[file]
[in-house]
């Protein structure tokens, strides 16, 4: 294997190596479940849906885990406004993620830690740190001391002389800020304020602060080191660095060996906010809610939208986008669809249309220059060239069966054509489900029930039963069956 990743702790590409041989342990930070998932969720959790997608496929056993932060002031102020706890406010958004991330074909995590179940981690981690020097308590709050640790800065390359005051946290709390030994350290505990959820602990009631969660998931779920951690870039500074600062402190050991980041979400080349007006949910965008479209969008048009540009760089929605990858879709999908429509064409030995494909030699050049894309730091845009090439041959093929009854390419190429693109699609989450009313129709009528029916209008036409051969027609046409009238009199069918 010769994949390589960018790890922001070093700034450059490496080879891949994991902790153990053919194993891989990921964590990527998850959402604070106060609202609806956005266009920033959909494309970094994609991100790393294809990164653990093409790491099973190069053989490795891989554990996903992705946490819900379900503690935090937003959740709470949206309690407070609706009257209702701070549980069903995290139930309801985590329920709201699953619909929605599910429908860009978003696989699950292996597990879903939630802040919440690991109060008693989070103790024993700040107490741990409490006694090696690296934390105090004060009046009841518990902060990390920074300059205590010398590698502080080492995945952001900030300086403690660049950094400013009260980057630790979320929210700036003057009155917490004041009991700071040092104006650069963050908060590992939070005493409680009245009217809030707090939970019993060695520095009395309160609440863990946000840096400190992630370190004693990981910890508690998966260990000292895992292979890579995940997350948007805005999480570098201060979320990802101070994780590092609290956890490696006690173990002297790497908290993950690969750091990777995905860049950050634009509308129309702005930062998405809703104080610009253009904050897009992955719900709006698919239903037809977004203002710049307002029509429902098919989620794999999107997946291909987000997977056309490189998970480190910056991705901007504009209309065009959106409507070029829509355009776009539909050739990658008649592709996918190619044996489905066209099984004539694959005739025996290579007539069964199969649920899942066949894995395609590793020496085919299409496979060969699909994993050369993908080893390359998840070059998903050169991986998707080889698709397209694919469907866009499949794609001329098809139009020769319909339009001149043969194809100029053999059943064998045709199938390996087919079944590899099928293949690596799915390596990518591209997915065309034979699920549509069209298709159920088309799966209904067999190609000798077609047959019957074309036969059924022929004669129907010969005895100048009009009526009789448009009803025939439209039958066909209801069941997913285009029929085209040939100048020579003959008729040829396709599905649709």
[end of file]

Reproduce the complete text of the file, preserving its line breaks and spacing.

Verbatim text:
[in-house]
């Protein structure tokens, strides 16, 4: 294997190596479940849906885990406004993620830690740190001391002389800020304020602060080191660095060996906010809610939208986008669809249309220059060239069966054509489900029930039963069956 990743702790590409041989342990930070998932969720959790997608496929056993932060002031102020706890406010958004991330074909995590179940981690981690020097308590709050640790800065390359005051946290709390030994350290505990959820602990009631969660998931779920951690870039500074600062402190050991980041979400080349007006949910965008479209969008048009540009760089929605990858879709999908429509064409030995494909030699050049894309730091845009090439041959093929009854390419190429693109699609989450009313129709009528029916209008036409051969027609046409009238009199069918 010769994949390589960018790890922001070093700034450059490496080879891949994991902790153990053919194993891989990921964590990527998850959402604070106060609202609806956005266009920033959909494309970094994609991100790393294809990164653990093409790491099973190069053989490795891989554990996903992705946490819900379900503690935090937003959740709470949206309690407070609706009257209702701070549980069903995290139930309801985590329920709201699953619909929605599910429908860009978003696989699950292996597990879903939630802040919440690991109060008693989070103790024993700040107490741990409490006694090696690296934390105090004060009046009841518990902060990390920074300059205590010398590698502080080492995945952001900030300086403690660049950094400013009260980057630790979320929210700036003057009155917490004041009991700071040092104006650069963050908060590992939070005493409680009245009217809030707090939970019993060695520095009395309160609440863990946000840096400190992630370190004693990981910890508690998966260990000292895992292979890579995940997350948007805005999480570098201060979320990802101070994780590092609290956890490696006690173990002297790497908290993950690969750091990777995905860049950050634009509308129309702005930062998405809703104080610009253009904050897009992955719900709006698919239903037809977004203002710049307002029509429902098919989620794999999107997946291909987000997977056309490189998970480190910056991705901007504009209309065009959106409507070029829509355009776009539909050739990658008649592709996918190619044996489905066209099984004539694959005739025996290579007539069964199969649920899942066949894995395609590793020496085919299409496979060969699909994993050369993908080893390359998840070059998903050169991986998707080889698709397209694919469907866009499949794609001329098809139009020769319909339009001149043969194809100029053999059943064998045709199938390996087919079944590899099928293949690596799915390596990518591209997915065309034979699920549509069209298709159920088309799966209904067999190609000798077609047959019957074309036969059924022929004669129907010969005895100048009009009526009789448009009803025939439209039958066909209801069941997913285009029929085209040939100048020579003959008729040829396709599905649709």